Stanford, California — April 12

I finally get to the class I’ve been missing lately, only to find I haven’t been missing much. We’re learning about stem-and-leaves plots, which I learned about in the 7th grade, and it wasn’t interesting then.

But perhaps it’s not the professor’s fault — maybe it’s the sports jersey he’s wearing. In addition to not being particularly educational, he jogs around the room lifts chalkboards up and down and up and down, and grabs swigs from a sports waterbottle while on the go.

April 13

I have taken two IHUM (Introduction to the HUManities) courses. The first was a right-wing course in which the TF told us ‘You might think you found an error in Locke’s logic, but you should check again, because Locke was a pretty smart guy.’, got mad with me for talking about Vietnam, and suggested I drop out of school. The message of the course, I concluded, was ‘the world is just fine, so we shouldn’t do anything, and even if we did, it would just make things worse.’

The new IHUM is a left-wing course in which the TF asks us ‘Do you agree with Marx? Where was he wrong?’ and got mad at me for abusing my white male blogger knowledge power to silence the rest of the class, and suggested I go to a progressive/radical school. The message of the course, I conclude, is ‘the world is a terrible mess, but is so rotten that we can’t do anything, except maybe by purchasing more “socially-responsible” items’. (Madison Avenue is apparently the new Marx — overthrow capitalism through…more capitalism! (This theme is thoroughly documented in Thomas Frank’s early work.))

April 14

My grandfather was a capitalist. My father was a capitalist. I went to elementary school and junior high in the sixth-richest city in America. I went to high school in the third-richest. Yet somehow I failed to notice all this. (Perhaps because I lived way down in the 47th-richest city.) [^fn1]

But between IHUM and social stratification, I’ve had much occasion to think about class lately. In social stratification, for example, we read a study of how different classes raise their children differently. The middle class engages in a process of “concerted cultivation” — lots of questions from parents, constant planned activities with same-aged peers, encouraging them to ask questions of authority figures — which instill a sense of entitlement, an inability to manage one’s own leisure time, an ability to easily make friends with same-age peers, and a taste for competition.

Working class parents, by contrast, engage in what’s termed “natural development” — letting kids play on their own, not asking them many questions, encouraging them to hide from and lie to authority figures — which instills a sense of constraint in the face of power, teaches them to manage their own free time, and has them hang out mostly with family members.

From this I can only conclude that my parents screwed up or something, because I have the opposite of all the middle class features: I’m afraid of asking for things from people, even the tech support guy on the phone; I’m excellent at managing m own free time, and thus distasteful of structured activities; I have trouble making friends with people my own age; and I hate competition.

As I exit the class, I come up with an obscure Marxist joke about this — perhaps my parents’ contradictory class location caused a contradictory class cultivation — before a boy on a bicycle stops me. ‘Are you Aaron Swartz?’ he asks. ‘Yeah,’ I say. ‘Oh, hi!’ he says. “Mark Granovetter speaks very highly of you.” Mark Granovetter? I think. I thought I was the one speaking highly of him! After hanging around people who wrote odes to the Granovetter diagram and playing with computer languages which centered around the Granovetter operator, I was amazed to find the man actually exists and furthermore, heads the department in which I’m studying. But that he knows that I exist? That’s too much to handle. The bicycle boy recommends I take Granovetter’s class. ‘It’s really fun; you’d love it.’ Maybe I will.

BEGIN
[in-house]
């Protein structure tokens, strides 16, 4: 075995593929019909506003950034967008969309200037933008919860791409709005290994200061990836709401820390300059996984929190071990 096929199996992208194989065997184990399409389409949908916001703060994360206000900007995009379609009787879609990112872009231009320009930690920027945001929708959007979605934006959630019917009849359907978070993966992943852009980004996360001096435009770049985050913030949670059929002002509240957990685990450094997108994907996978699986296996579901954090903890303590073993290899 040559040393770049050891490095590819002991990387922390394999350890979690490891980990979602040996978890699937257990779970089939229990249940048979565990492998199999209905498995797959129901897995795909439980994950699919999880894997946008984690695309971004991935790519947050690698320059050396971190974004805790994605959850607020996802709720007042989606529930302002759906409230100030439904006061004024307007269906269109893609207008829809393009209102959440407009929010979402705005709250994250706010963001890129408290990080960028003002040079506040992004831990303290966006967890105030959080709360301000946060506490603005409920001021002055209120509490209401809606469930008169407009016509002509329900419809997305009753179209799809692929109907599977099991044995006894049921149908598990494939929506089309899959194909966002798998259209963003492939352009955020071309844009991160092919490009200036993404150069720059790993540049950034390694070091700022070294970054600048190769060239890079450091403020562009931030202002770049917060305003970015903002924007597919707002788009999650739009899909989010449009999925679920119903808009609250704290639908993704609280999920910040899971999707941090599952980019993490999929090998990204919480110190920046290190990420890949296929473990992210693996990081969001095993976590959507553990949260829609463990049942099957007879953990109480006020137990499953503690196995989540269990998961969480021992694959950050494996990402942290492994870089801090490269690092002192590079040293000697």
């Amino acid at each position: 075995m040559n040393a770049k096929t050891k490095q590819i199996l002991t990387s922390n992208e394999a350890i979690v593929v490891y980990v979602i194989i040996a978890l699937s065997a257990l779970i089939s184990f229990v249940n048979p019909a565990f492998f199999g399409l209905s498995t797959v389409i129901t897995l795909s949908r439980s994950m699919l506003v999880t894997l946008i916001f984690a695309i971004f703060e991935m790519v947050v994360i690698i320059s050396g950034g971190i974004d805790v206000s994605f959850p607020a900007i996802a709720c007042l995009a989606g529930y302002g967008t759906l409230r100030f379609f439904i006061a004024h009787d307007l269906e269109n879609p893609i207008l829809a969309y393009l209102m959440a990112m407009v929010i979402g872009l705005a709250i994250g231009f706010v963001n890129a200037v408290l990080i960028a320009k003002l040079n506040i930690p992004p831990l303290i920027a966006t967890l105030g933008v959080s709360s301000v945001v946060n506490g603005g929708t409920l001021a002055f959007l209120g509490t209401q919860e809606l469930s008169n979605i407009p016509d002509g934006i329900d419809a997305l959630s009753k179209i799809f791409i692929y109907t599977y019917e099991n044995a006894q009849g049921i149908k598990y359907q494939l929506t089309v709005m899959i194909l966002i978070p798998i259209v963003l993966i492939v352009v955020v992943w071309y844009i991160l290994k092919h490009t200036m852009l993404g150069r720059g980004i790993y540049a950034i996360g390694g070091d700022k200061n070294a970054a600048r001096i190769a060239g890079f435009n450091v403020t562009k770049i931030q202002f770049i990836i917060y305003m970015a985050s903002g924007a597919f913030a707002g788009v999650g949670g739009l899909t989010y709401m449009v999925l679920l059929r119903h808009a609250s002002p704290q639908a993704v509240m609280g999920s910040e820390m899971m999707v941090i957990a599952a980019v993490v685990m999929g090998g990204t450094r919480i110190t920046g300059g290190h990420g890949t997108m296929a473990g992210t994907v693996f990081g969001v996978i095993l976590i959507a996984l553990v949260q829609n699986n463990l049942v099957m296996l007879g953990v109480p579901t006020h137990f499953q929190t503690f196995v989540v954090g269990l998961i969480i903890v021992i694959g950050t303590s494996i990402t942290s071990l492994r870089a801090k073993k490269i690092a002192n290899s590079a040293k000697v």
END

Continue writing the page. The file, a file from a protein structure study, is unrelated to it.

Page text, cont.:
[^fn1]: Just from more looking at that chart: for fun we’d visit #39, my friend lived in #45, we’d go to the mall at #68 and #77, and the people we thought of as poor lived in #83. We had quite the racket going; I had no idea.

There’s something magical about a band having fun. In certain recordings of the String Cheese Incident, for example, you can almost feel the smiles of the band members through their music and can’t help but smile yourselves. The Stanford band is performing on a piece of grass outside and their enthusiasm is similarly infections. Even walking behind them, without even being able to see them (a wall is in the way), I can’t help but break out in a grin, it’s so obvious they’re having fun. Instruments are surprisingly expressive.

posted April 16, 2005 08:07 PM (Education) (3 comments) #


SFP: The Story So Far
Stanford: Frown
Get Arrested
What Journalists Don’t: Lessons from the Times
SFP: Come see us
Stanford: The Cynic Returns
Social Class in America
Stanford: Eat the Whales


Aaron, why don’t you use E-Prime?

“E-Prime, short for English Prime, is a modification of the English language that prohibits the use of the verb ‘to be’. The term was coined by Dr. David Bourland in the 1965 work A Linguistic Note: Writing in E-Prime. E-Prime arose from Alfred Korzybski’s General Semantics and his observation that English speakers most often use ‘to be’ to express dogmatic beliefs or assumptions or to avoid expressing opinions and feelings as such.”

posted by Dimitar Vesselinov at April 17, 2005 03:18 PM #

Because E-Prime can be used to express the fact that E-Prime sucks? :-)

posted by bi at April 18, 2005 01:18 PM #

Or, how about something more rigorous: I can use E-Prime to express the fact that E-Prime sucks.

Or in short…

…E-Prime sucks.

posted by bi at April 18, 2005 01:20 PM #

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